Congress must act fast to fix economy - Experts

Capitol Hill panel is warned that policymakers must not get bogged down in debate over stimulus measures.

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By Jeanne Sahadi, senior writer

NEW YORK ( -- Washington policymakers mulling steps to jolt the economy need to strike fast if they hope to succeed, leading economists said Wednesday.

"If legislation is signed in the next two months, you're doing great," former Treasury Secretary Larry Summers told lawmakers at a hearing of the Joint Economic Committee. Measures must be implemented by spring to have the most effect, he added.

The session was the first of several planned hearings designed to assess options for easing the financial strain many leading economists forecast is ahead.

The hearing highlighted a key problem for lawmakers trying to figure out how to fix the economy: While debate over controversial tax cuts is inevitable and important, such referendum items could prevent legislators from acting quickly.

Leading economists of all political persuasions believe that the risk of recession has risen in the wake of a cascade of discouraging economic indicators - continued declines in housing, a rise in energy prices, slower-than-expected job growth and weaker-than-expected retail sales.

But predicting the chances of a recession, let alone staving one off, has long proven treacherous. Economists may agree on the need to act but differ widely on what steps to take.

One moderate counterweight to the recent down swings in economic data is that inflation pressures appeared to ease somewhat in December, giving the Federal Reserve freer rein to be more aggressive in cutting interest rates to fend off recession.

Some say the Fed - in charge of monetary policy - is the only entity with any hope of saving the economy from recession and that lawmakers should focus their fiscal policy efforts on promoting long-term economic growth rather than short-term stimulus. Summers believes both monetary and fiscal policy measures are needed.

"[Fiscal policy] is faster and shorter term," Summers said, noting that it can target Americans suffering the effects of recession such as a decline in income, job loss and rising prices. "There's enormous potential suffering we can mitigate."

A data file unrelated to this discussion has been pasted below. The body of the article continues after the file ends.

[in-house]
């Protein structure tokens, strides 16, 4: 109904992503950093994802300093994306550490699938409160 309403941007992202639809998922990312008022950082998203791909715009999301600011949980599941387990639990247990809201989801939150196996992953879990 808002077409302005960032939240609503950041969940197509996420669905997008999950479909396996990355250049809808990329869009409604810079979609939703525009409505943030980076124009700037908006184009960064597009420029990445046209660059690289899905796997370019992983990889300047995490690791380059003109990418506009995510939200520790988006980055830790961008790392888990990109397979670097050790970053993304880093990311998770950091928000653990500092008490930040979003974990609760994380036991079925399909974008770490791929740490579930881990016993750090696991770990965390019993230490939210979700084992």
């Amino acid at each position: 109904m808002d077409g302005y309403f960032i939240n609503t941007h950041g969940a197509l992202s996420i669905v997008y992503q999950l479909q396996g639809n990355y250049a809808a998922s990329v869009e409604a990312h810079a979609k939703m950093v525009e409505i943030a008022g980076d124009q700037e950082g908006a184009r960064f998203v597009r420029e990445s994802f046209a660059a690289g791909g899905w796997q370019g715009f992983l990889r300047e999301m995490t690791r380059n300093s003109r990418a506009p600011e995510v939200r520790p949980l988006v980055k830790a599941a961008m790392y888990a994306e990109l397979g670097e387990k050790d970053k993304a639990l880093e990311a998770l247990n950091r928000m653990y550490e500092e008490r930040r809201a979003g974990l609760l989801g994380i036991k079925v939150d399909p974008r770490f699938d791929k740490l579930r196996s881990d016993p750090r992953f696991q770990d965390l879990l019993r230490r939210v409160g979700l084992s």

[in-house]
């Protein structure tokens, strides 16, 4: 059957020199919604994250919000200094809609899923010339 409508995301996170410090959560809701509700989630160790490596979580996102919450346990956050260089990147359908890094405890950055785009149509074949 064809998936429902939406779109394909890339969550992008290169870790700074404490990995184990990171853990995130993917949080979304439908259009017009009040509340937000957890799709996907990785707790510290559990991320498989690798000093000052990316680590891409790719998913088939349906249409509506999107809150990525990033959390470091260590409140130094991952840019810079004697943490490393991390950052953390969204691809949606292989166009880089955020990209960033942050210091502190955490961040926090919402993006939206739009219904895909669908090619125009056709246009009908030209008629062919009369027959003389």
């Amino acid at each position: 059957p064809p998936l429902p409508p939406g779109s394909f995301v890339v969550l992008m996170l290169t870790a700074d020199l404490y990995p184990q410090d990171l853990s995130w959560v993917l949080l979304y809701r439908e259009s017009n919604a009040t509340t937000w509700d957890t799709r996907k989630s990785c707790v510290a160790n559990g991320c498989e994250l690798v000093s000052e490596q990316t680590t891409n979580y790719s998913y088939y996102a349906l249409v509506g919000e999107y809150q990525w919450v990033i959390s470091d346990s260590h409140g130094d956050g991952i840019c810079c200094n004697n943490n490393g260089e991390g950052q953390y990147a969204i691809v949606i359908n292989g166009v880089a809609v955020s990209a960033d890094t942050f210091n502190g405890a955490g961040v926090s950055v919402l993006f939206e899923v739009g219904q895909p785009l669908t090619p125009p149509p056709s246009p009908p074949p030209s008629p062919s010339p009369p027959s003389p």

By contrast, Summers added, complete reliance on monetary policy can put the economy at greater risk of inflation and sparking another investment bubble, since lower interest rates lower the value of the dollar and encourage more borrowing.

Summers argued that a two-tier stimulus package would be the best course of action. The first part would aim to put money in the pockets of consumers - between $50 billion and $75 billion in unemployment benefits, food stamp payments and tax rebates. The second part would set aside the same amount of money but only be used if economic conditions deteriorate further.

A key area of disagreement between lawmakers is how much stimulus should be directed to businesses and investors. The Democrats have said they could get behind some limited business breaks - such as allowing companies to write off more of their capital investments sooner rather than later. But they believe a stimulus package should more heavily favor boosting demand by providing temporary tax cuts and increased government spending on individuals.

"Today, the main problem is a lack of demand," Summers said.

Lawrence Mishel, president of the liberal Economic Policy Institute, also recommended that Congress earmark money toward more infrastructure spending to repair bridges, schools and water treatment systems. Noting that the unemployment rate is projected to increase this year and next, temporary public work projects could create jobs, he said.

Sen. Bob Bennett (R-Utah), who sits on the committee, said he supports more spending for repair of infrastructure but cautioned that job-creation funds should be targeted to areas of the economy experiencing labor shortages.

"You don't have a single labor market that is filled or unfilled," Bennett said. "We can do damage if we don't do things that are targeted on the ground."

Democrats also object to suggestions by Republicans that a stimulus package include legislation to make President Bush's tax cuts permanent. The tax cuts don't expire until 2011, so any action on them now would have little near-term impact, Democrats argue.

But both Bennett and William Beach, an economist at the conservative Heritage Foundation, disagreed with that argument.

They asserted that businesses and investors lay the groundwork for job creation and that economic activity could be boosted if lawmakers signal to them that the tax cuts of 2001 and 2003 will be made permanent.

"Let's not assume 2010 is so far in the future and not affecting decisions today," Bennett said.  To top of page

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